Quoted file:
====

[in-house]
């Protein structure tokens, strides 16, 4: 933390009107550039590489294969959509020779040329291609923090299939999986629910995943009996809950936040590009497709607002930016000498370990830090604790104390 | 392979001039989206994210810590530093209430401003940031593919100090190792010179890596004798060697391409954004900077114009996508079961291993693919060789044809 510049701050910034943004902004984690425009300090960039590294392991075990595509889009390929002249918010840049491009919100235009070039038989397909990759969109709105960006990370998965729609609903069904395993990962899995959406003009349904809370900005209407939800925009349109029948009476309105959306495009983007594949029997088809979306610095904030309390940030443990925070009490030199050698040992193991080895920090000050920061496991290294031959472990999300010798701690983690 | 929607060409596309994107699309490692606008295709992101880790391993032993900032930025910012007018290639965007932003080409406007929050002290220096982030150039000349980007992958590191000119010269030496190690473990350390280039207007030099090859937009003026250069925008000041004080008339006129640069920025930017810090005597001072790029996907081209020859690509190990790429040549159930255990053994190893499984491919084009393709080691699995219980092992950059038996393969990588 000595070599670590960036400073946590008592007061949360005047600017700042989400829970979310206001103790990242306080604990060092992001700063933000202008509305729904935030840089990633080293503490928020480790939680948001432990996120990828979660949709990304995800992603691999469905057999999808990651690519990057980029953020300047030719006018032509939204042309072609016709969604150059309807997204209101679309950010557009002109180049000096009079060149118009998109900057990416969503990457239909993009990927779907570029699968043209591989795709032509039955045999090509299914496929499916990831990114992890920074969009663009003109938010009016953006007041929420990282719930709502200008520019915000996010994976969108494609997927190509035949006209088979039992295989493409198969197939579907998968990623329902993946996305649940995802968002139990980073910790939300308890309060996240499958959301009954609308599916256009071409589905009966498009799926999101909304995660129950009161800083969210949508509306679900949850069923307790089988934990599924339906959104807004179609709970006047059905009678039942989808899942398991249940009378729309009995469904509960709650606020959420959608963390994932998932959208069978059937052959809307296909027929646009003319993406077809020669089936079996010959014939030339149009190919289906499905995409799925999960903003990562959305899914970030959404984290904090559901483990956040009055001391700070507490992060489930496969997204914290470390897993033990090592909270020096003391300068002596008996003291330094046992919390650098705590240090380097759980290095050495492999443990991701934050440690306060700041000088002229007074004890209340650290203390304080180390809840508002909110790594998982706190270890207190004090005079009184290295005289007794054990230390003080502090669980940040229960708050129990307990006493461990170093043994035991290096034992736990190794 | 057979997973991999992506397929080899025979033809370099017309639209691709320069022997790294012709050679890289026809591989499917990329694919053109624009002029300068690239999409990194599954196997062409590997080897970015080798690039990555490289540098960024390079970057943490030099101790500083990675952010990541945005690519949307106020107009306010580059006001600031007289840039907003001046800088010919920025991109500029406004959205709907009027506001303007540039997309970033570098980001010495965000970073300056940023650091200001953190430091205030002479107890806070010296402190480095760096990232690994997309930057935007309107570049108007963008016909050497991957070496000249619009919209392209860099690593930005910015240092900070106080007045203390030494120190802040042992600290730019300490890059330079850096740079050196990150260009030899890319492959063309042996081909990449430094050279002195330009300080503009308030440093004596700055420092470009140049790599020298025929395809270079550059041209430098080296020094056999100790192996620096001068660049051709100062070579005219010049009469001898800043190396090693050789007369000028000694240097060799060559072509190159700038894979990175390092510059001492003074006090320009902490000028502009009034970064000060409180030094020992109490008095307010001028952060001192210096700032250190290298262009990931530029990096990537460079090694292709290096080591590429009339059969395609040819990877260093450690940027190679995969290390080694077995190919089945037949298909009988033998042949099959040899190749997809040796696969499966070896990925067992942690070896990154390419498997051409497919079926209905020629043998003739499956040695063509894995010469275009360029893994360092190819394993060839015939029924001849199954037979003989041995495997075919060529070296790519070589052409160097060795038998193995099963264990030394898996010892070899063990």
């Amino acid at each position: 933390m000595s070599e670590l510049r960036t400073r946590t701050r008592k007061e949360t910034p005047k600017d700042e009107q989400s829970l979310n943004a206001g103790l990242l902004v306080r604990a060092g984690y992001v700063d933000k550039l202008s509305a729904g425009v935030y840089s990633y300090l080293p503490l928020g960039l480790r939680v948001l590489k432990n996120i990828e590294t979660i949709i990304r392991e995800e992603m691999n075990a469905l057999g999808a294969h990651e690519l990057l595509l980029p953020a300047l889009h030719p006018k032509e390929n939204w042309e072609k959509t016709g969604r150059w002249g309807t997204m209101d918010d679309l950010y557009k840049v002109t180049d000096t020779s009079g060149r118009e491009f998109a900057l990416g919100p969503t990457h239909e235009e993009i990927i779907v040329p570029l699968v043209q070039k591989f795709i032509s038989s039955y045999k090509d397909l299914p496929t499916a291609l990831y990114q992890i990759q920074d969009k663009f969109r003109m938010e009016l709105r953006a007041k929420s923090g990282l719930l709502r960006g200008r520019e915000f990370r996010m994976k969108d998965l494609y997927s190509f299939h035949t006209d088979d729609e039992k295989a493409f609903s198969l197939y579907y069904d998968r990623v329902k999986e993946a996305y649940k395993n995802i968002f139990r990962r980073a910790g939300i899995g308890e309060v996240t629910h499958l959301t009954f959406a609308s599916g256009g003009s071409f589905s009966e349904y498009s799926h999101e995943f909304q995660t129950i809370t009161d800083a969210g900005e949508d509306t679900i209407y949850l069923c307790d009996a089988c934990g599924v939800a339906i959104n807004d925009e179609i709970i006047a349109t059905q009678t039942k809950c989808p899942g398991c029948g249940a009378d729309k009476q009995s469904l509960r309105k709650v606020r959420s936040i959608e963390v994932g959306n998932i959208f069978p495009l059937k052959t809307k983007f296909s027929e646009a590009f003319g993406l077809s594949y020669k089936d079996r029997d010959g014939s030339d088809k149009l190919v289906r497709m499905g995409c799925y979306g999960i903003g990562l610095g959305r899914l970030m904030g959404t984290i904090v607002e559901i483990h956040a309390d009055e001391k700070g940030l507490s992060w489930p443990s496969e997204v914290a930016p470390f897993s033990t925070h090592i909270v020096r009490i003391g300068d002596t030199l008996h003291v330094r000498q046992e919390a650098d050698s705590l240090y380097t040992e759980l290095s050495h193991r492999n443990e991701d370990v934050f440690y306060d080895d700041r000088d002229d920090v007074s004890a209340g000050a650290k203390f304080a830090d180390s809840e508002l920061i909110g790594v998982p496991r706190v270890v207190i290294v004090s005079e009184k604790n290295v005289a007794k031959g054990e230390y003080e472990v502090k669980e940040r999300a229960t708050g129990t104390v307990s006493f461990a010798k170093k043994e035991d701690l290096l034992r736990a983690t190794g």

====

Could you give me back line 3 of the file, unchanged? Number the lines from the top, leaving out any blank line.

């Amino acid at each position: 933390m000595s070599e670590l510049r960036t400073r946590t701050r008592k007061e949360t910034p005047k600017d700042e009107q989400s829970l979310n943004a206001g103790l990242l902004v306080r604990a060092g984690y992001v700063d933000k550039l202008s509305a729904g425009v935030y840089s990633y300090l080293p503490l928020g960039l480790r939680v948001l590489k432990n996120i990828e590294t979660i949709i990304r392991e995800e992603m691999n075990a469905l057999g999808a294969h990651e690519l990057l595509l980029p953020a300047l889009h030719p006018k032509e390929n939204w042309e072609k959509t016709g969604r150059w002249g309807t997204m209101d918010d679309l950010y557009k840049v002109t180049d000096t020779s009079g060149r118009e491009f998109a900057l990416g919100p969503t990457h239909e235009e993009i990927i779907v040329p570029l699968v043209q070039k591989f795709i032509s038989s039955y045999k090509d397909l299914p496929t499916a291609l990831y990114q992890i990759q920074d969009k663009f969109r003109m938010e009016l709105r953006a007041k929420s923090g990282l719930l709502r960006g200008r520019e915000f990370r996010m994976k969108d998965l494609y997927s190509f299939h035949t006209d088979d729609e039992k295989a493409f609903s198969l197939y579907y069904d998968r990623v329902k999986e993946a996305y649940k395993n995802i968002f139990r990962r980073a910790g939300i899995g308890e309060v996240t629910h499958l959301t009954f959406a609308s599916g256009g003009s071409f589905s009966e349904y498009s799926h999101e995943f909304q995660t129950i809370t009161d800083a969210g900005e949508d509306t679900i209407y949850l069923c307790d009996a089988c934990g599924v939800a339906i959104n807004d925009e179609i709970i006047a349109t059905q009678t039942k809950c989808p899942g398991c029948g249940a009378d729309k009476q009995s469904l509960r309105k709650v606020r959420s936040i959608e963390v994932g959306n998932i959208f069978p495009l059937k052959t809307k983007f296909s027929e646009a590009f003319g993406l077809s594949y020669k089936d079996r029997d010959g014939s030339d088809k149009l190919v289906r497709m499905g995409c799925y979306g999960i903003g990562l610095g959305r899914l970030m904030g959404t984290i904090v607002e559901i483990h956040a309390d009055e001391k700070g940030l507490s992060w489930p443990s496969e997204v914290a930016p470390f897993s033990t925070h090592i909270v020096r009490i003391g300068d002596t030199l008996h003291v330094r000498q046992e919390a650098d050698s705590l240090y380097t040992e759980l290095s050495h193991r492999n443990e991701d370990v934050f440690y306060d080895d700041r000088d002229d920090v007074s004890a209340g000050a650290k203390f304080a830090d180390s809840e508002l920061i909110g790594v998982p496991r706190v270890v207190i290294v004090s005079e009184k604790n290295v005289a007794k031959g054990e230390y003080e472990v502090k669980e940040r999300a229960t708050g129990t104390v307990s006493f461990a010798k170093k043994e035991d701690l290096l034992r736990a983690t190794g």